Now is a great time to take to the trails in a state park near you, according to Brent Leisure, director of Texas State Parks. Dozens of state parks throughout the state have recently upgraded existing trails or added to their trail system.

Enjoy the trails at McKinney Falls State Park. © Rex Vogel, all rights reserved

“Outdoor activities like hiking are gaining popularity and are ideal for winter months which is off-season for most parks, bringing fewer crowds and many days of mild weather,” says Leisure. “Many of our parks either have just completed or are in the process of renovating and improving their hike and bike trails.”

Caprock Canyons State Park near Quitaque in the Panhandle Plains is in the midst of renovating roughly a third of the 65-mile Caprock Canyons Trailway, a rails-to-trails conversion that runs 64 miles from South Plains to Estelline. Five miles—from Monks Crossing to Clarity Tunnel—already have been resurfaced, providing a mostly level hike or bicycle ride for the whole family.

An additional 15 miles will be resurfaced with crushed caliche to complete the project. Inside the park, another 28 miles of trails, ranging from fairly level to an extreme incline, offer challenges for persons of any ability.

A new four-mile, multi-use Canyon Rim Trail has been completed at Seminole Canyon State Historic Site in Val Verde County, where hikers can take in amazing views from the canyon’s edge. The new trail, which will be receiving finishing touches from a Trails Across Texas crew this month, doubles the trail mileage within the park.

At Palmetto State Park near Gonzales, Superintendent Todd Imboden says workers recently have completed trail improvements to the five miles of hike-and-bike trails, including 1,000 feet of new boardwalks and 15 foot bridges suspended 18 inches over the Ottine Swamp Trail’s dwarf palmetto wetlands.

Additional trail spurs lead to the San Marcos River Trail and other park trails of wide, decomposed granite trails ideal for hiking or biking. In addition, he says, crews just last week erected new interpretive trail signage providing directions and information about the park’s natural and cultural history.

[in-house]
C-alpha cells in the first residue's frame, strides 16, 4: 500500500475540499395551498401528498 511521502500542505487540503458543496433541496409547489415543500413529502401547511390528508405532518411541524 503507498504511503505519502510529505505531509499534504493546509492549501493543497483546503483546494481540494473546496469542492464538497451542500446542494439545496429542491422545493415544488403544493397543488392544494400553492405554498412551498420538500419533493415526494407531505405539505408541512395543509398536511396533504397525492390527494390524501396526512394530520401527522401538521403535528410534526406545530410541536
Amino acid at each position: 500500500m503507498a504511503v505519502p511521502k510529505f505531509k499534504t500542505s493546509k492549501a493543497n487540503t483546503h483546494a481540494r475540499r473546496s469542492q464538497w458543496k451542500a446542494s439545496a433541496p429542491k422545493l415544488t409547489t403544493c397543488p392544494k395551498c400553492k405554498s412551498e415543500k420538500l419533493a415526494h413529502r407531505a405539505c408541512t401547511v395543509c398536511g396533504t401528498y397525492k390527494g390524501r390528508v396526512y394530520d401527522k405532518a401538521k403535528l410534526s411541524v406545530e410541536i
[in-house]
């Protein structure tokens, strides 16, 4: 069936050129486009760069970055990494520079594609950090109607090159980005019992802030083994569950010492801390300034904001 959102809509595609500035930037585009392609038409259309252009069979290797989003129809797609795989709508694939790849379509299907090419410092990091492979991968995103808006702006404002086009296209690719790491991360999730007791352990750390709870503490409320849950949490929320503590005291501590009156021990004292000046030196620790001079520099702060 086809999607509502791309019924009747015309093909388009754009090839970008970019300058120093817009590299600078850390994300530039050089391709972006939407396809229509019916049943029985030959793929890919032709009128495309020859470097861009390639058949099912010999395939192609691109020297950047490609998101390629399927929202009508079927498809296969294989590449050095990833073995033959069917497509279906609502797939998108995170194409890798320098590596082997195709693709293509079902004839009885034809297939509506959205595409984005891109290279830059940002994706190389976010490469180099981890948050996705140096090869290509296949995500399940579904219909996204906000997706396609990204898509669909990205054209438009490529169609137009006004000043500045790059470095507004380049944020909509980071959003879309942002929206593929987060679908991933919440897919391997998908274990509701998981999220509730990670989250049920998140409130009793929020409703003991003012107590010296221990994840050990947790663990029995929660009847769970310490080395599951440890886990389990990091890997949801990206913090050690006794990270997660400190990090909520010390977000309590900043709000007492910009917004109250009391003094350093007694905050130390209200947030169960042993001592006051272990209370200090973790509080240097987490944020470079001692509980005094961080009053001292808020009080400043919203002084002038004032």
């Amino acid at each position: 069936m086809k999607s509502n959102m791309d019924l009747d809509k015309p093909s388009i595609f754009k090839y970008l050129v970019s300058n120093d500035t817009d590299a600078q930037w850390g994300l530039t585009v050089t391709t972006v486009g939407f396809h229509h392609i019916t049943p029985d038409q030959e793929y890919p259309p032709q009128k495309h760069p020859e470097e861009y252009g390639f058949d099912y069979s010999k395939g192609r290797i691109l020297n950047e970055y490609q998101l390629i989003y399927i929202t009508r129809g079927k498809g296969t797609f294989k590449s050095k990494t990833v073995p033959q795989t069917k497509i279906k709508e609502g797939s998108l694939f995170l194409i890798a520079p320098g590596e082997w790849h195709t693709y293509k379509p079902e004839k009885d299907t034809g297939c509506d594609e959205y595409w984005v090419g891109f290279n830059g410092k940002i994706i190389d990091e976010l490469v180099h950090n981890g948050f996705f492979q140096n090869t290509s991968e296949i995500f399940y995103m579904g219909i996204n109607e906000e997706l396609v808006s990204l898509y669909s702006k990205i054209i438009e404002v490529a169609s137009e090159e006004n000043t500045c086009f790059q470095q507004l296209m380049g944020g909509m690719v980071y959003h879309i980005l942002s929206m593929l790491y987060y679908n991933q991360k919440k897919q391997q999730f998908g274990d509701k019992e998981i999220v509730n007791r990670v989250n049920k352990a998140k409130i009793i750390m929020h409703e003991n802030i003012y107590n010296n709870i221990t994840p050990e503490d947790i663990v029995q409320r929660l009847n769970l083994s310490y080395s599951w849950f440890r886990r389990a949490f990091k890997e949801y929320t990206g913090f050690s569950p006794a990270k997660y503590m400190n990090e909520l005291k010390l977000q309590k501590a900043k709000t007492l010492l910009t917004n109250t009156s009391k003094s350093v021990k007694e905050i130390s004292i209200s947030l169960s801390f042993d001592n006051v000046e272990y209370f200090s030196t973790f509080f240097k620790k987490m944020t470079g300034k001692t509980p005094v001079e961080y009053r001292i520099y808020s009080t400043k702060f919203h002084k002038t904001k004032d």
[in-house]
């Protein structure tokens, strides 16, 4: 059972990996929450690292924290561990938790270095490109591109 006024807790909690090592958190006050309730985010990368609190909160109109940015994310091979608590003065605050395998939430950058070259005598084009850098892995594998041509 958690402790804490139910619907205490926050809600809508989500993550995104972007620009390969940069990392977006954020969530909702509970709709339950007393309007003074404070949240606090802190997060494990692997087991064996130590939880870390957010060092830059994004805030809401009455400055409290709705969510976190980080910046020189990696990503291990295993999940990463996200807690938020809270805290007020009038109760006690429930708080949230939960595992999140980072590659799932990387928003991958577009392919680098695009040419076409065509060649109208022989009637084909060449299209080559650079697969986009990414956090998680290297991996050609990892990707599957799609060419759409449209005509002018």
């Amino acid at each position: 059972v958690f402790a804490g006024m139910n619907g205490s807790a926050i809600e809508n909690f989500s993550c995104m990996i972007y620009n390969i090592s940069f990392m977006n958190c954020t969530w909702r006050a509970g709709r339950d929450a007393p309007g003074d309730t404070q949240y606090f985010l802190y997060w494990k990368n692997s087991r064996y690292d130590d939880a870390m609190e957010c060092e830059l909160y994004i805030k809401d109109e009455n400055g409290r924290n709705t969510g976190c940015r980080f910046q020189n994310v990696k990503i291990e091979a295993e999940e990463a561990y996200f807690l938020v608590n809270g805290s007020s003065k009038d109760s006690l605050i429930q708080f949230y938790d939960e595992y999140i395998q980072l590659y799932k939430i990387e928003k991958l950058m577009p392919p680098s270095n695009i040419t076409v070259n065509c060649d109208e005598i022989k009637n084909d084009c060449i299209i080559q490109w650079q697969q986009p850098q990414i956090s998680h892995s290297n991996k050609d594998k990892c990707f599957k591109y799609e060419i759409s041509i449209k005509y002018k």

On February 25 McKinney Falls State Park will host a grand opening of an additional mile and a half of multi-use trails along the Homestead Trail, featuring bridges, armored drainages, and boardwalks. Drainage and erosion issues also were addressed on the Homestead Trail’s original 2.8 miles that wind through the heart of the park.

Hiking the trails at Palmetto State Park. © Rex Vogel, all rights reserved

From easy hiking trails like those at Brazos Bend and Dinosaur Valley state parks that put hikers eye-to-eye with alligators and dinosaur footprints, respectively, to challenging desert trails covering 18 miles at Big Bend Ranch State Park in far west Texas, the Texas State Park trail system makes for happy feet.

Park rangers remind trail users to don sturdy footwear, bring along a hiking stick and pack plenty of water for your trek. Park entrance fees apply at most parks.

To learn about the various Texas State Parks and their offerings, or to make online camping reservations, visit texasstateparks.org.

Or call state park information at 1-800-792-1112, option 3, between 8 a.m.-5 p.m. Monday through Friday.

For more information on hiking in Texas State Parks and park trail maps, visit texasstateparks.org/hiking.

For a list of upcoming guided hikes and nature walks, visit texasstateparks.org/calendar.